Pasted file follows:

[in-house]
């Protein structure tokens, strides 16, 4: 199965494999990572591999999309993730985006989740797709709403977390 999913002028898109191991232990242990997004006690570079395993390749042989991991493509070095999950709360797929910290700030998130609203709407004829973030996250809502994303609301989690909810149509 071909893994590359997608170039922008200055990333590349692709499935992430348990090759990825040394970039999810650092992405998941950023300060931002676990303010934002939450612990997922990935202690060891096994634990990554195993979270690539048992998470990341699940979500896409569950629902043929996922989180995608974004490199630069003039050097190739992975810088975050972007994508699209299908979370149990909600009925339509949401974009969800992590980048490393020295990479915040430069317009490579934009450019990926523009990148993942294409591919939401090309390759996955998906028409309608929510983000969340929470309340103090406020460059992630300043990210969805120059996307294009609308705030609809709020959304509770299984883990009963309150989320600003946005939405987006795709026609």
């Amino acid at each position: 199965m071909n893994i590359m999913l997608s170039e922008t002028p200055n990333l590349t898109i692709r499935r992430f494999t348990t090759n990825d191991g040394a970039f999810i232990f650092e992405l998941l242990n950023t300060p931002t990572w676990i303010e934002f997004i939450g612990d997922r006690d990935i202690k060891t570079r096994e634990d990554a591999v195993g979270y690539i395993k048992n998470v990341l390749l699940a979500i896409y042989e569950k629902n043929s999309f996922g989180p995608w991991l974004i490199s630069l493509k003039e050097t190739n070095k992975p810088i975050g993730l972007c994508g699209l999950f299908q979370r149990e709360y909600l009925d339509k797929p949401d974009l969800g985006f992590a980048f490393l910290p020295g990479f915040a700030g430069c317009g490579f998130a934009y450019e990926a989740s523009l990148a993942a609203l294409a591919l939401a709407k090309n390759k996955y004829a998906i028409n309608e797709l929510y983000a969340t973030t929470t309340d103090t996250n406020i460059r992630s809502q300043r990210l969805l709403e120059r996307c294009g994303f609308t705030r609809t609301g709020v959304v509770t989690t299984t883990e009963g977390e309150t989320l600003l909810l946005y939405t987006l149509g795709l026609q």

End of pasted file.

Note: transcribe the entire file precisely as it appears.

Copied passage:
[in-house]
């Protein structure tokens, strides 16, 4: 199965494999990572591999999309993730985006989740797709709403977390 999913002028898109191991232990242990997004006690570079395993390749042989991991493509070095999950709360797929910290700030998130609203709407004829973030996250809502994303609301989690909810149509 071909893994590359997608170039922008200055990333590349692709499935992430348990090759990825040394970039999810650092992405998941950023300060931002676990303010934002939450612990997922990935202690060891096994634990990554195993979270690539048992998470990341699940979500896409569950629902043929996922989180995608974004490199630069003039050097190739992975810088975050972007994508699209299908979370149990909600009925339509949401974009969800992590980048490393020295990479915040430069317009490579934009450019990926523009990148993942294409591919939401090309390759996955998906028409309608929510983000969340929470309340103090406020460059992630300043990210969805120059996307294009609308705030609809709020959304509770299984883990009963309150989320600003946005939405987006795709026609």
């Amino acid at each position: 199965m071909n893994i590359m999913l997608s170039e922008t002028p200055n990333l590349t898109i692709r499935r992430f494999t348990t090759n990825d191991g040394a970039f999810i232990f650092e992405l998941l242990n950023t300060p931002t990572w676990i303010e934002f997004i939450g612990d997922r006690d990935i202690k060891t570079r096994e634990d990554a591999v195993g979270y690539i395993k048992n998470v990341l390749l699940a979500i896409y042989e569950k629902n043929s999309f996922g989180p995608w991991l974004i490199s630069l493509k003039e050097t190739n070095k992975p810088i975050g993730l972007c994508g699209l999950f299908q979370r149990e709360y909600l009925d339509k797929p949401d974009l969800g985006f992590a980048f490393l910290p020295g990479f915040a700030g430069c317009g490579f998130a934009y450019e990926a989740s523009l990148a993942a609203l294409a591919l939401a709407k090309n390759k996955y004829a998906i028409n309608e797709l929510y983000a969340t973030t929470t309340d103090t996250n406020i460059r992630s809502q300043r990210l969805l709403e120059r996307c294009g994303f609308t705030r609809t609301g709020v959304v509770t989690t299984t883990e009963g977390e309150t989320l600003l909810l946005y939405t987006l149509g795709l026609q």